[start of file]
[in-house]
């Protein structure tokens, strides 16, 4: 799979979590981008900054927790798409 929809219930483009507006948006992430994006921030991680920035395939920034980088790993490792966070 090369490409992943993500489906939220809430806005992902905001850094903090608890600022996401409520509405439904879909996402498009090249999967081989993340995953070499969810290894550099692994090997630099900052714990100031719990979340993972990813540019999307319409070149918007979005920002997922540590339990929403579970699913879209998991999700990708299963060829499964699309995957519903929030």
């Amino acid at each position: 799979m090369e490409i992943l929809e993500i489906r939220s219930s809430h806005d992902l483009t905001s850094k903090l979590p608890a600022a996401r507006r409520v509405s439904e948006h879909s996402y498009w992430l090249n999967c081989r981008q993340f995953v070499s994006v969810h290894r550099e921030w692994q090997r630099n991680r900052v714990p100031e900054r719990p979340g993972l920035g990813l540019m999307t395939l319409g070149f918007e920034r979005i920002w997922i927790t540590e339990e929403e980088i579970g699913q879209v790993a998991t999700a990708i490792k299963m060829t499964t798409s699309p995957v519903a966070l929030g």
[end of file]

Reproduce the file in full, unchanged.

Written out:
[in-house]
């Protein structure tokens, strides 16, 4: 799979979590981008900054927790798409 929809219930483009507006948006992430994006921030991680920035395939920034980088790993490792966070 090369490409992943993500489906939220809430806005992902905001850094903090608890600022996401409520509405439904879909996402498009090249999967081989993340995953070499969810290894550099692994090997630099900052714990100031719990979340993972990813540019999307319409070149918007979005920002997922540590339990929403579970699913879209998991999700990708299963060829499964699309995957519903929030």
């Amino acid at each position: 799979m090369e490409i992943l929809e993500i489906r939220s219930s809430h806005d992902l483009t905001s850094k903090l979590p608890a600022a996401r507006r409520v509405s439904e948006h879909s996402y498009w992430l090249n999967c081989r981008q993340f995953v070499s994006v969810h290894r550099e921030w692994q090997r630099n991680r900052v714990p100031e900054r719990p979340g993972l920035g990813l540019m999307t395939l319409g070149f918007e920034r979005i920002w997922i927790t540590e339990e929403e980088i579970g699913q879209v790993a998991t999700a990708i490792k299963m060829t499964t798409s699309p995957v519903a966070l929030g």